JAMMU – The Tral Wildlife Sanctuary will function as a protected wildlife corridor for the endangered Kashmir Stag, also called Hungul, with the Jammu and Kashmir administration issuing a notification in this regard, officials said on Saturday.
The sanctuary, spread over an area of 154.15 square kilometers, falls in the Pulwama district of south Kashmir and has come into being by merging Changed, Panyar-Shikargah and Khiram wildlife conservation reserves and few other forest compartments of Awantipora forest division, an official spokesman said.
“The sanctuary will function as a protected wildlife corridor for the Hangul population present down south in Shikargah-Panyer and Khiram conservation reserves with the main population in Dachigam National park in the north.
“The sanctuary will also help in creating a buffer around the Dachigam National Park and Overa-Aru wildlife sanctuary leading to a secure, suitable and viable habitat for the last remnant Hangul population,” the spokesman said.
The area also promises immense tourism potential which will play a significant role in boosting the rural economy by way of eco-tourism, the spokesman added.
The Kashmir stag is a subspecies of the elk native. Known for its magnificent antlers, which can have 11 to 16 points, Hangul is the only surviving Asiatic sub-species of the European red deer family, found only in Kashmir.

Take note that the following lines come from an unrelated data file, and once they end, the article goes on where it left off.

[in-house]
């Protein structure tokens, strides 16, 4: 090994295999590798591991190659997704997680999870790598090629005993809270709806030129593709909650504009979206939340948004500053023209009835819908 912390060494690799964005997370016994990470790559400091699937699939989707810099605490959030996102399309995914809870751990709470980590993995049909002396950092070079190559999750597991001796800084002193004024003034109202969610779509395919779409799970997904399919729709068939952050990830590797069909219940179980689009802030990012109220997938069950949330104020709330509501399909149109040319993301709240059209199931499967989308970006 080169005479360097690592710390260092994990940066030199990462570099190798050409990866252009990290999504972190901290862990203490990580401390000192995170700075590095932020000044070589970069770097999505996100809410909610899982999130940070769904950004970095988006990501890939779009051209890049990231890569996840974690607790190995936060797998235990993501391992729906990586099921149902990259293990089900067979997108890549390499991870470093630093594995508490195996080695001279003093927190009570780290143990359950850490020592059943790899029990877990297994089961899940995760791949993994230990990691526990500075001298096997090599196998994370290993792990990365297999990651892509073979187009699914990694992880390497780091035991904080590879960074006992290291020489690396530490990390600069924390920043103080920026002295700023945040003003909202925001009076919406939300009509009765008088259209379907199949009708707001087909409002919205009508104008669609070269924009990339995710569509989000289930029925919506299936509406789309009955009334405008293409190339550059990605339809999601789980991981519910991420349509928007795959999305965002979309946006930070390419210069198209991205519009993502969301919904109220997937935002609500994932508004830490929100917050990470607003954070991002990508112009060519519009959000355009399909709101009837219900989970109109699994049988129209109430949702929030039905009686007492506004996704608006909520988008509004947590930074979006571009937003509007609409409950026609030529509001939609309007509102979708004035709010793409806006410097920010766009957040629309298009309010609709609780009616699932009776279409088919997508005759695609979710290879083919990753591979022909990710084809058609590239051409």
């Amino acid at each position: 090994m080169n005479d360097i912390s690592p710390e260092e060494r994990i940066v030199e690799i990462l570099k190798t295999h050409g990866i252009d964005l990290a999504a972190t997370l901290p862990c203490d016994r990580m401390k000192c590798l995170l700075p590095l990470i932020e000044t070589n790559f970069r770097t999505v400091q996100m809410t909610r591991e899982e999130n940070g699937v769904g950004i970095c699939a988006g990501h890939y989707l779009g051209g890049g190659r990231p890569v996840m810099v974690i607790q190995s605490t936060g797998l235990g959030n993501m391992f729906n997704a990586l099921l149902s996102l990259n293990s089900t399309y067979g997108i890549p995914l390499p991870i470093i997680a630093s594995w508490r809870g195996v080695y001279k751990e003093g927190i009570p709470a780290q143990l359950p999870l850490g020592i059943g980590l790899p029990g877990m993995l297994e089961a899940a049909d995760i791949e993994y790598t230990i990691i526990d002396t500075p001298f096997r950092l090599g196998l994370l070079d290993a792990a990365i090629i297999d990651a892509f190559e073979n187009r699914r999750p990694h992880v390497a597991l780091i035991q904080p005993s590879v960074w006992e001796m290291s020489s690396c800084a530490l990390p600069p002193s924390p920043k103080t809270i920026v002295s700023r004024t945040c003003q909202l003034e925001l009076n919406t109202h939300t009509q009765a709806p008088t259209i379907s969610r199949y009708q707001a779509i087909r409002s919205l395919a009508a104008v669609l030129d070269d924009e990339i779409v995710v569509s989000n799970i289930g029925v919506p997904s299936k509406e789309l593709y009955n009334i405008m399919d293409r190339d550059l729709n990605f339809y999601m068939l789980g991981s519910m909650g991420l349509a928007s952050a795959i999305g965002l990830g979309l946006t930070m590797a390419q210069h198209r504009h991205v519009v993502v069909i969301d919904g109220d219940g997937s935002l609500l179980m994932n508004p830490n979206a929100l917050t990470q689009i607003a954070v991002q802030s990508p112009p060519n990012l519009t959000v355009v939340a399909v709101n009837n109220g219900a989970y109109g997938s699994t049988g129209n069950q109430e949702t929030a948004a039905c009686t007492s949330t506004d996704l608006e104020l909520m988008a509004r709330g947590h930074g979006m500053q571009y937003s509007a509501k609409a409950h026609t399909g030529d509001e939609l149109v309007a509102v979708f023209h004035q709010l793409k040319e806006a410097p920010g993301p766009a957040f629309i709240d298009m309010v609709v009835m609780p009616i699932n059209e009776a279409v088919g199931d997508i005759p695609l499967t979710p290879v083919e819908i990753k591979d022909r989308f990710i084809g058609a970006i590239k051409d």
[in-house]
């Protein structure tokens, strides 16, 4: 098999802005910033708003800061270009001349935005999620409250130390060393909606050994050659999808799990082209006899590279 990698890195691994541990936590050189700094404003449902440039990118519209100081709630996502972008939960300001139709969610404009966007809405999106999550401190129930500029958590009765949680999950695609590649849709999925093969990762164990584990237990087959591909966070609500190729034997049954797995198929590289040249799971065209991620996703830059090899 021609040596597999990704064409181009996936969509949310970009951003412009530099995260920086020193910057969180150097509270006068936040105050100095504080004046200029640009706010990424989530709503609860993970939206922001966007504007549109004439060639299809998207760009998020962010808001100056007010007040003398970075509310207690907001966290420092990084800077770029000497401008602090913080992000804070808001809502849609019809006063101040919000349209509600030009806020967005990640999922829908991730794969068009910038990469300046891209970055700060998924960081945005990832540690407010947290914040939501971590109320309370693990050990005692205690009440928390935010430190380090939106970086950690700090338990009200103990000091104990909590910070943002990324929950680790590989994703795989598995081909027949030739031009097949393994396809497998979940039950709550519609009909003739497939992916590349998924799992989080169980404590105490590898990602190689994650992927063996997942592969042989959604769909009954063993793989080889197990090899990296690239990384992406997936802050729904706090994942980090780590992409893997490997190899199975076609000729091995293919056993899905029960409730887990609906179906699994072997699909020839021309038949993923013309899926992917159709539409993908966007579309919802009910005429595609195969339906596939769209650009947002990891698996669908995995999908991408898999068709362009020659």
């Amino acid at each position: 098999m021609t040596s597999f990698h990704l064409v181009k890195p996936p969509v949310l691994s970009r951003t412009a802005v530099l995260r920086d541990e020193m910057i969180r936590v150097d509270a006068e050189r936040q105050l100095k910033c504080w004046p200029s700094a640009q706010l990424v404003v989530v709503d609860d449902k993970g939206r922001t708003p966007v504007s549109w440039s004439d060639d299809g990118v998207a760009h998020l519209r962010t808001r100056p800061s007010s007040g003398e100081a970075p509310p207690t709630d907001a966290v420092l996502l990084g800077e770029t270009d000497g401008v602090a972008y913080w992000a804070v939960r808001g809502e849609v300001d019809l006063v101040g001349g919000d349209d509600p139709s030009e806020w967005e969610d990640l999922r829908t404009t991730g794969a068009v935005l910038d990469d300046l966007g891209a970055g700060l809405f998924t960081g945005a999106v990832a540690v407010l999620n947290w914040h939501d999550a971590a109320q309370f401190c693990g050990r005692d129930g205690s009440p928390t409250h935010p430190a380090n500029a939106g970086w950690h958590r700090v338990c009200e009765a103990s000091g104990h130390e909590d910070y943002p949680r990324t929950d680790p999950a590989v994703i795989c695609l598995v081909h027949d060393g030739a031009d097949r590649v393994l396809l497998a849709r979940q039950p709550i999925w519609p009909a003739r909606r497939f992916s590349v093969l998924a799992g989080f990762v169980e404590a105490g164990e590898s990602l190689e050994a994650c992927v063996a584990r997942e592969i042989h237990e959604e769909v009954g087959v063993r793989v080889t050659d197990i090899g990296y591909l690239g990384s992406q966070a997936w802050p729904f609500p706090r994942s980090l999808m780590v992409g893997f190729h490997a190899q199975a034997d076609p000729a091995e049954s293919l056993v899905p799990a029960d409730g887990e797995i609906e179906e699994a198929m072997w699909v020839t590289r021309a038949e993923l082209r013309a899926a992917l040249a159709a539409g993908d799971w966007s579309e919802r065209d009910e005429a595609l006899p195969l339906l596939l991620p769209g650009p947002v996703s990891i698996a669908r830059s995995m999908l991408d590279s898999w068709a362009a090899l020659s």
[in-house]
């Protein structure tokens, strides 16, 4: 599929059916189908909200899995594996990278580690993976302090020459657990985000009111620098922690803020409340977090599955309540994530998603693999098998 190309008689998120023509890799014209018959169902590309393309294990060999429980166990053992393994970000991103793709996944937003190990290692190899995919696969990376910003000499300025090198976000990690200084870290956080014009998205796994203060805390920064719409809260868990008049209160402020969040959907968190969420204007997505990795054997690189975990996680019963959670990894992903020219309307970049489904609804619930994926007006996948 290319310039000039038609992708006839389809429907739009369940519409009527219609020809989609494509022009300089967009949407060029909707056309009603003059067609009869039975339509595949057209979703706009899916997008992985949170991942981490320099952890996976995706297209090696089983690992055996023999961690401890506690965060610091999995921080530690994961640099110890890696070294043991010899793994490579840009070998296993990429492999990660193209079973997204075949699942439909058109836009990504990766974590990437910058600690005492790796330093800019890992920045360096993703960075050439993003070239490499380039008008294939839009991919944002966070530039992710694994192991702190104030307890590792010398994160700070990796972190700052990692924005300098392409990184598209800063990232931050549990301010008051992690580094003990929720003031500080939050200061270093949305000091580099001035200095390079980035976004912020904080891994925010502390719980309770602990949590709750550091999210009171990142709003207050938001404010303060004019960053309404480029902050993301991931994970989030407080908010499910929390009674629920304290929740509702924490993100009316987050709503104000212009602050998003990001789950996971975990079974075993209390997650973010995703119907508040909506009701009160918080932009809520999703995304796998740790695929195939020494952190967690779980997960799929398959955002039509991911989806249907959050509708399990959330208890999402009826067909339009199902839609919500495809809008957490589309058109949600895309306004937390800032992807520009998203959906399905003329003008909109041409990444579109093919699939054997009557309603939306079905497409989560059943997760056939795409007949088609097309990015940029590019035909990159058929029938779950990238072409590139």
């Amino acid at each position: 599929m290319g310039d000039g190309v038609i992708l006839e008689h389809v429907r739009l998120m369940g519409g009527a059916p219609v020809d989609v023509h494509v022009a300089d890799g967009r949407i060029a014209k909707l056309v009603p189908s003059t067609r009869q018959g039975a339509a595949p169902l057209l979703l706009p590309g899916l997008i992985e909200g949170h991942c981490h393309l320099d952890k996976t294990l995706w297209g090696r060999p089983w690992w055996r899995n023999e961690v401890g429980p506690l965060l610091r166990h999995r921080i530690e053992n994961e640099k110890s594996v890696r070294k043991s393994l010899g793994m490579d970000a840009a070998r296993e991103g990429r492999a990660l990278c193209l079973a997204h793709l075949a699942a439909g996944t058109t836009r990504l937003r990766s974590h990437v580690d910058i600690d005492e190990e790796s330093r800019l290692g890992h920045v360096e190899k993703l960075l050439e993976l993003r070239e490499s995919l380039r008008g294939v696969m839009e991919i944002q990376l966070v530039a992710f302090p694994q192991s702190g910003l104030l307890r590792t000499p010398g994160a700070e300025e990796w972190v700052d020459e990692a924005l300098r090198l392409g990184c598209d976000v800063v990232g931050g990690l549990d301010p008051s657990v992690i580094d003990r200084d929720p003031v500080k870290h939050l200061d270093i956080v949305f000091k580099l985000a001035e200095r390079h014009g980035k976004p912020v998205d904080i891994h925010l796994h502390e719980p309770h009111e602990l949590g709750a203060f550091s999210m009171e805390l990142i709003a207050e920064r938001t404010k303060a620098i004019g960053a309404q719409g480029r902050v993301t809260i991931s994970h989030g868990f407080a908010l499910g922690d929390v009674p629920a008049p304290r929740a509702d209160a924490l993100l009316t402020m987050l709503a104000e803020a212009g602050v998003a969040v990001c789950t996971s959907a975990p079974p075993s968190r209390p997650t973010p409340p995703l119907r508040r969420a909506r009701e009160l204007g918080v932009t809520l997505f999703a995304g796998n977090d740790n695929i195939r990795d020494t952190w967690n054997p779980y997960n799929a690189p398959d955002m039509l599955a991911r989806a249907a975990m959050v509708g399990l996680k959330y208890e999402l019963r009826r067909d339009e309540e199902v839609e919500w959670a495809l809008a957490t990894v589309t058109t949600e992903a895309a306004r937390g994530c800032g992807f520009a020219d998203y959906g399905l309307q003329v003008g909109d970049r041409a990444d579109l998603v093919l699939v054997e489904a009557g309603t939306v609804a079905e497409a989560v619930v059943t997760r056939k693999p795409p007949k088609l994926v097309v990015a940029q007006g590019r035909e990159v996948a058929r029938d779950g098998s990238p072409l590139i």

The area has the distinction of harbouring the Hangul population that exists outside Dachigam National Park in Srinagar. Besides, 15 species of mammals, including some rare ones are also found within the limits of the sanctuary.
It is also home to more than 200 species of birds, the spokesman said.
By declaring Tral Wildlife Sanctuary, the sustainable conservation of the flora and fauna of the state will be ensured, he said.
From a population of around 3,000-5,000 in the first half of the last century, their numbers has been constantly declining over the decades.
The 2019 census of the endangered Hangul has revealed alarming decrease in the animal’s population, with the lowest ever male-female and fawn-female ratios.
The census was conducted by the State Department of Wildlife Protection. The census, however, shows marginal increase in Hangul population from 214 in 2017 to 237 this year.
As per the data, there were 15.5 males per 100 females and 7.5 fawns per 100 females. The male-female and fawn-female ratios are quite alarming as these ratios are lower than ever.
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